How to tackle negative equity

Negative equity is now a real problem for increasing numbers of people. Unfortunately there are no easy solutions, writes Merryn Somerset Webb.

A few years ago the thought of negative equity seemed absurd. But it's now a real problem for increasing numbers of people. Unfortunately, there are no easy solutions.

A few years ago when we started fretting about the risks of negative equity in MoneyWeek, we looked absurd. With house prices rising by thousands of pounds a month, having a debt greater than the current value of the house bought with it seemed utterly impossible to most people. Not any more.

According to credit agency Experian, a good 8,000 people are already in negative equity and, say analysts at Morgan Stanley, by the end of next year they are likely to be joined by another million or so mortgage holders (assuming a 15% fall in house prices).

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Note that in some areas of Glasgow, Manchester, and even London, the average mortgage already equals over 90% of the average house price. This is clearly not a good thing, particularly given that even the IMF is now forecasting a "sharp deterioration in house prices" across the UK.

So what do you do if you are either in, or at risk of, negative equity? Well, you don't actually have to do anything. If you can afford your mortgage payments and you like where you live, you can just sit the whole thing out as many people did in the early 1990s. Property cycles come and go and at some point prices, in nominal terms at least, will rise. And anyone with a repayment mortgage will be cutting their debt levels over time anyway: someone with a 25-year repayment mortgage at 5% will pay back 4% of their loan over the first two years, Ray Boulgar of John Charcol told The Daily Telegraph.

The problems come if you need to remortgage. With most lenders now requiring you to have substantial equity before they even let you sit down to fill in a mortgage application form, no one in negative equity has much of a hope of getting a new deal from anyone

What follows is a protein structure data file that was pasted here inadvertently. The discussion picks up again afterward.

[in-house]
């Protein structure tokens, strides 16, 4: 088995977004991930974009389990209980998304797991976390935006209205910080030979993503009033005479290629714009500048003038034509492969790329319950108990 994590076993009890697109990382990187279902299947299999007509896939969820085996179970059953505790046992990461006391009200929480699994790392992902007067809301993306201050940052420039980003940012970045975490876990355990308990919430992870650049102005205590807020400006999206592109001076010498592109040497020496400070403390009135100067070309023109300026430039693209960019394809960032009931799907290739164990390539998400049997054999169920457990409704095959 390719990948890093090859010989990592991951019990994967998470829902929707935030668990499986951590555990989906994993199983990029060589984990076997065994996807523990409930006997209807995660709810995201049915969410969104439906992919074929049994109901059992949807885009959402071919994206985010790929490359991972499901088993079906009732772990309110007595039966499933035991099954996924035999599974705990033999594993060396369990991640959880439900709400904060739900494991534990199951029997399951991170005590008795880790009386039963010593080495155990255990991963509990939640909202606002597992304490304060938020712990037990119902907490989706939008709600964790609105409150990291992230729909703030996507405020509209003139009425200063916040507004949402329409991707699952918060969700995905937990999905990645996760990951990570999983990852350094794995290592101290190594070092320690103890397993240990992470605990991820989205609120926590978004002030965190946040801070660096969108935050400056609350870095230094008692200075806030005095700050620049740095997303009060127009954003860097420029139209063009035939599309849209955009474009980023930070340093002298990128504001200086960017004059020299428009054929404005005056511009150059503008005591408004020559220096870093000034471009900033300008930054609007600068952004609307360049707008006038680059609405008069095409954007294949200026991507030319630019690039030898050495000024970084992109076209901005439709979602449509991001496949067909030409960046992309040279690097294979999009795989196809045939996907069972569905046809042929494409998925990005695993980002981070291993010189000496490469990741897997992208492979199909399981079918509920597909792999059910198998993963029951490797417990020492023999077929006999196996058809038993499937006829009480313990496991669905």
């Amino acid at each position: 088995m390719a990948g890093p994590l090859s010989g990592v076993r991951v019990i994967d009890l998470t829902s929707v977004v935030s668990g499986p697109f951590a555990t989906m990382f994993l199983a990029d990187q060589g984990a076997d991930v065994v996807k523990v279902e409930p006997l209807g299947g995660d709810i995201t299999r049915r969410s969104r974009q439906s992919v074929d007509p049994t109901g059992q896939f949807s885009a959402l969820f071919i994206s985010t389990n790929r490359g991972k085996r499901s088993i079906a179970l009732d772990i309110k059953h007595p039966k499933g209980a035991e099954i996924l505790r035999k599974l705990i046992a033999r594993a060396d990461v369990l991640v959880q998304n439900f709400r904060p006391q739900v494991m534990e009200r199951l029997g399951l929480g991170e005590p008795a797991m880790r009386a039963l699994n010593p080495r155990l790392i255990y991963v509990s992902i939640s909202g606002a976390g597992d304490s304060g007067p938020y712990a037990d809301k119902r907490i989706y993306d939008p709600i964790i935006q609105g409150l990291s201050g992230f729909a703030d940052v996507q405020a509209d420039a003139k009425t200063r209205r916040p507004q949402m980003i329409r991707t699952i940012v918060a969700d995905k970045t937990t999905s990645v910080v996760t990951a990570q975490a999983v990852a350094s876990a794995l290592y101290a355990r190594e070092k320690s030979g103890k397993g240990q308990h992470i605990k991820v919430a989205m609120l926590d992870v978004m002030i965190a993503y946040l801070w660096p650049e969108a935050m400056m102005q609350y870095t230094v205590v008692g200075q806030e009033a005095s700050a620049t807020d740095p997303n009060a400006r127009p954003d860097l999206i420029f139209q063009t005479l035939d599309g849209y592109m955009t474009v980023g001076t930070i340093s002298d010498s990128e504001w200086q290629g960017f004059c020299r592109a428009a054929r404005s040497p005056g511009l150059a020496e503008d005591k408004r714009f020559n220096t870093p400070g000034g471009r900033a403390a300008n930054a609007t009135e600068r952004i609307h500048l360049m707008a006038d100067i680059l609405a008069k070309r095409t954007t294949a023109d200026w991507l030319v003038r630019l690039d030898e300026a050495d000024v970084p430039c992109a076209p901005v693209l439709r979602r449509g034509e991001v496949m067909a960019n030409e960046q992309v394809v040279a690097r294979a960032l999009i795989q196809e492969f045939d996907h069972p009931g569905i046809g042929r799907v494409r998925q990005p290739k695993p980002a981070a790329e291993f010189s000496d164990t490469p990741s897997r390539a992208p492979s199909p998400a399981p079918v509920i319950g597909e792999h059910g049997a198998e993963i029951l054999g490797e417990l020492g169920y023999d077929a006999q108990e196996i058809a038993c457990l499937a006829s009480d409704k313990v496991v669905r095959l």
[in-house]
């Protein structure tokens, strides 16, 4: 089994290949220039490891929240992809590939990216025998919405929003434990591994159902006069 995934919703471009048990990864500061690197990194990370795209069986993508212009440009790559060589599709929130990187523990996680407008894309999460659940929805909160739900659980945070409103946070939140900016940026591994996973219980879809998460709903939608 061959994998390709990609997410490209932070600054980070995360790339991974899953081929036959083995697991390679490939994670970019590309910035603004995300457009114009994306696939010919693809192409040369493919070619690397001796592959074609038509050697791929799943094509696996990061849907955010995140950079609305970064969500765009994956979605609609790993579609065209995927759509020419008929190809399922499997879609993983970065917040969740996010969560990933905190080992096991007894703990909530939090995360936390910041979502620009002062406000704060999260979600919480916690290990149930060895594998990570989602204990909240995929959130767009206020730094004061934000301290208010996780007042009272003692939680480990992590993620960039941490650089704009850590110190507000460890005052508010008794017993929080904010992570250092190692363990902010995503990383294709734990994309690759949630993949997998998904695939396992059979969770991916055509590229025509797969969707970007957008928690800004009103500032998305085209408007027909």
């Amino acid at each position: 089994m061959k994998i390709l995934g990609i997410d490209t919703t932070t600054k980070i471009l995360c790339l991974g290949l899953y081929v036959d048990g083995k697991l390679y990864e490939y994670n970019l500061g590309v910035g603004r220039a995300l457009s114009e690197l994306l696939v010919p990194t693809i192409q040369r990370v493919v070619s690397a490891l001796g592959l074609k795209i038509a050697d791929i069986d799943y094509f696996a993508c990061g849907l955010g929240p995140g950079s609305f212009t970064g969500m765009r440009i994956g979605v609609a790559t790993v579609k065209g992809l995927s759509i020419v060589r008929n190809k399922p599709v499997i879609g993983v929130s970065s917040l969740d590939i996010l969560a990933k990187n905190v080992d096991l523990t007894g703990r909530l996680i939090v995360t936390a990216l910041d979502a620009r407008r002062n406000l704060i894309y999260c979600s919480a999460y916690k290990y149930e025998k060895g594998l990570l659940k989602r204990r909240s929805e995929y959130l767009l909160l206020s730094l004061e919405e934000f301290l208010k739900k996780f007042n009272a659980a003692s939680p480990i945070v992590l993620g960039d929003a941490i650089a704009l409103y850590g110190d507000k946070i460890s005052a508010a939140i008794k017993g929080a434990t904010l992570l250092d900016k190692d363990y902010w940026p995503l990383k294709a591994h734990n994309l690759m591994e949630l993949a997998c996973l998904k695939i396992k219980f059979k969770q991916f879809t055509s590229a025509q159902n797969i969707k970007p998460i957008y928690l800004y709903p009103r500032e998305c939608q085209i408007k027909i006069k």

The result? They'll end up stuck on their current lender's standard variable rate (SVR). These currently average 7.24% on the high street. Those who need to move house are in trouble too: if you can't pay off your debt you can't sell your house, and you certainly can't take out another mortgage.

The solution? There isn't one. You can't walk away from your debt. Your lender can pursue you for it for 12 years and defaulting on payments will wreck your credit rating for ever anyway. You'll also be homeless. The truth is that the only realistic path open to those in negative equity is to repay as much of their mortgage as possible, as fast as possible.

That means swapping interest-only mortgages for repayment mortgages and pouring any other savings into cutting the debt as well: there is, after all, no point in having savings earning 6% (taxable) in a savings account if the result is that you have to pay 7% plus on your mortgage. It's all depressing stuff, but bursting bubbles rarely offer happy endings.

Merryn Somerset Webb

Merryn Somerset Webb started her career in Tokyo at public broadcaster NHK before becoming a Japanese equity broker at what was then Warburgs. She went on to work at SBC and UBS without moving from her desk in Kamiyacho (it was the age of mergers).

After five years in Japan she returned to work in the UK at Paribas. This soon became BNP Paribas. Again, no desk move was required. On leaving the City, Merryn helped The Week magazine with its City pages before becoming the launch editor of MoneyWeek in 2000 and taking on columns first in the Sunday Times and then in 2009 in the Financial Times

Twenty years on, MoneyWeek is the best-selling financial magazine in the UK. Merryn was its Editor in Chief until 2022. She is now a senior columnist at Bloomberg and host of the Merryn Talks Money podcast -  but still writes for Moneyweek monthly. 

Merryn is also is a non executive director of two investment trusts – BlackRock Throgmorton, and the Murray Income Investment Trust.